You shall not see your brother's ox or his sheep go astray, and hide yourself from them…
The precepts in these verses fairly anticipate the gospel love of one's neighbor, and even its inculcation of love to enemies (cf. Exodus 23:4, 5). Whatever authority the scribes in Christ's time imagined themselves to have for their saying, Thou shalt hate thine enemy (Matthew 5:43), they did not find it in the Law. Even towards the heathen - save in the sense in which each nation desires the destruction of its enemies in war - they were not taught to cherish feelings of bitterness and hostility. Deuteronomy 23:6 forbids seeking the welfare of Moab and Ammon, but this does not amount to hatred of these peoples (cf. Deuteronomy 2:9, 19), while the command to "blot out the remembrance of Amalek from under heaven" (Deuteronomy 25:19) is, like the command to exterminate the Canaanites, grounded in special circumstances, and is to be regarded as exceptional. Those who express horror of the sanguinary spirit of the Mosaic code should study the precepts before us, and reflect how far the race is from having yet risen to the height of them. They forbid -
I. SECRET REJOICING IN ANOTHER'S MISFORTUNE. Such rejoicing may have its source in:
1. Enmity. The statute in Exodus particularly specifies the ox and ass of an "enemy" (Exodus 23:4). The enemy is further defined, not as one whom we hate, but as one who hates us (ver. 5). Yet if his ox, or sheep, or ass is seen going astray, we are not to hide ourselves or forbear help, but are to bring it back to him. So with all his lost property - we are to take it home and keep it for him. Or, if his ass fall under a burden, we are to help him to lift it up. How natural the disposition to act otherwise! No one knows that we have seen the stray beast. We may reason that we are not bound to interfere. A secret joy, even, may steal into our minds at the thought of an enemy's misfortune. The Law taught the Israelite to think and act very differently. It gave him the lesson of forgiving injuries, of loving enemies, of returning good for evil.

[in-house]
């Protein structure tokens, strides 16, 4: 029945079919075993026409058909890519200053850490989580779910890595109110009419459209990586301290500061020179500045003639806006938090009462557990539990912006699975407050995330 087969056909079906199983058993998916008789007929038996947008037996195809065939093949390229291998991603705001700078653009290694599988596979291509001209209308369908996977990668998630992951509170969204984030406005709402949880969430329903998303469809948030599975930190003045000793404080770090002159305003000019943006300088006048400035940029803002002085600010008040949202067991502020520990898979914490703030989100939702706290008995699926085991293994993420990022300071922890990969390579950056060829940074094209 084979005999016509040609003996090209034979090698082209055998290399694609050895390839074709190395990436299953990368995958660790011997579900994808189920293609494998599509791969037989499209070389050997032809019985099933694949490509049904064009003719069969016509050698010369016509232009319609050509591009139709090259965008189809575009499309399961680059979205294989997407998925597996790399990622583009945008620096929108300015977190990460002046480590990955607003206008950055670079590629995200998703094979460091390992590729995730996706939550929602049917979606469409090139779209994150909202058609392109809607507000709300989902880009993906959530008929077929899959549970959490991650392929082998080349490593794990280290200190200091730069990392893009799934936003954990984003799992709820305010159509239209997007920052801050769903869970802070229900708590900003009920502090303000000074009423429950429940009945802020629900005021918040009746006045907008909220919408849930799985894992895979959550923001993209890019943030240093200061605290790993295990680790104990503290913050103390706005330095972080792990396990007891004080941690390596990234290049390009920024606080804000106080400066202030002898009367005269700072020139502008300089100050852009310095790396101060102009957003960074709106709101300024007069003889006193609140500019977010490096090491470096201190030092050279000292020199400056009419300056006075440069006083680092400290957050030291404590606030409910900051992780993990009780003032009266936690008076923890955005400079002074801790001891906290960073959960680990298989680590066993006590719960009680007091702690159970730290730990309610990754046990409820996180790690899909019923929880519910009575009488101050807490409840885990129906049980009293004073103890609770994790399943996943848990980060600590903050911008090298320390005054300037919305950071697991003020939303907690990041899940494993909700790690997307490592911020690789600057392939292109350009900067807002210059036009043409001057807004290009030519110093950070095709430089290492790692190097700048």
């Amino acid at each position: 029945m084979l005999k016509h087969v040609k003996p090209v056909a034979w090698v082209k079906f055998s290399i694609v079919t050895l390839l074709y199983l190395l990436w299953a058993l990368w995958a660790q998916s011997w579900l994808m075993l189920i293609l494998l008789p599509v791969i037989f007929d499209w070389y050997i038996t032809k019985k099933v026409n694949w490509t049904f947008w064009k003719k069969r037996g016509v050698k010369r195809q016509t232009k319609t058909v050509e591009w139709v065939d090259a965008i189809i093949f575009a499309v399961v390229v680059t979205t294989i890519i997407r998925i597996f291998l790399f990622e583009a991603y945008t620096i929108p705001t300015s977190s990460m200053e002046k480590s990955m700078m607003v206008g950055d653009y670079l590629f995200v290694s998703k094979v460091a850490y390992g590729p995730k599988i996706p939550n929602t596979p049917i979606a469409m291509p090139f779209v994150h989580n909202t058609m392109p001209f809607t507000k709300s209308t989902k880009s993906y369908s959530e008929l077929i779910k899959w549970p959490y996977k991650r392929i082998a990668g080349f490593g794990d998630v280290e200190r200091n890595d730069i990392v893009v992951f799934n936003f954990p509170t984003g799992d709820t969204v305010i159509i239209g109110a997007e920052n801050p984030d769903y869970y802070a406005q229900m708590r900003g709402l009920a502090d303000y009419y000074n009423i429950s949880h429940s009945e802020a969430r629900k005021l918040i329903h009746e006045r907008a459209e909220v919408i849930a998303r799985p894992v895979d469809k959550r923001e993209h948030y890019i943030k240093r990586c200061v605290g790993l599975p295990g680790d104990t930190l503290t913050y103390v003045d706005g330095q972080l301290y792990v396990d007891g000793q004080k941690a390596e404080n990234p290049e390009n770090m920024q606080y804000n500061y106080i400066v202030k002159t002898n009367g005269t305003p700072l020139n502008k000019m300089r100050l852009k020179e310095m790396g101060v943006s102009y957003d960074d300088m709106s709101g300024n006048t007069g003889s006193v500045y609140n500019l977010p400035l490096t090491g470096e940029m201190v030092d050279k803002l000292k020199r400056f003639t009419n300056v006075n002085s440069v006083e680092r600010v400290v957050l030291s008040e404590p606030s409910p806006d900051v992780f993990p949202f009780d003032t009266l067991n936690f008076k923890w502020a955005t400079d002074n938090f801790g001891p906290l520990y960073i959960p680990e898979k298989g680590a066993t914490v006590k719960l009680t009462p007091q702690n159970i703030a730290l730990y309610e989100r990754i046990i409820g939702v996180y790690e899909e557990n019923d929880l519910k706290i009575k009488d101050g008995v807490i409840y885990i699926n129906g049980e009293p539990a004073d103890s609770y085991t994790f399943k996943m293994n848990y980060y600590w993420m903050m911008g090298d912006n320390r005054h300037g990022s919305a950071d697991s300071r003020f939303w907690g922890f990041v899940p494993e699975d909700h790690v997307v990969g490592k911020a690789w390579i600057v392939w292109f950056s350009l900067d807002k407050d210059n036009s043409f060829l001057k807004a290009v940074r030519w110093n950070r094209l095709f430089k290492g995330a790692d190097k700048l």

2. Envy. The precept in this passage speaks merely of a "brother." Through envy or some other wicked feeling, even where there is no enmity, we may be tempted to rejoice in the lessening of another's prosperity. But neither is this hateful principle to be allowed to sway us.
3. Malice. This is the disposition which delights in what injures another for its own sake. So diabolical a state of feeling might be deemed impossible did not experience of the world afford too many proofs of its existence. There are unquestionably malicious and spiteful natures who, irrespective of any personal interest in the matter, derive an absolute gratification from seeing misfortune overtake those around them. The faintest beginning of such a spirit ought surely to be most jealously guarded against.
II. SECRET RETENTION OF ANOTHER'S PROPERTY. What is found is not to be appropriated or concealed. If the owner is unknown, the beast or lost article is to be taken home, and kept till he can be discovered. Though he is an enemy, his goods are to be faithfully restored to him. This, again, is a form of virtue which only strength of moral principle will enable one always to practice. - J.O.
Parallel VersesKJV: Thou shalt not see thy brother's ox or his sheep go astray, and hide thyself from them: thou shalt in any case bring them again unto thy brother.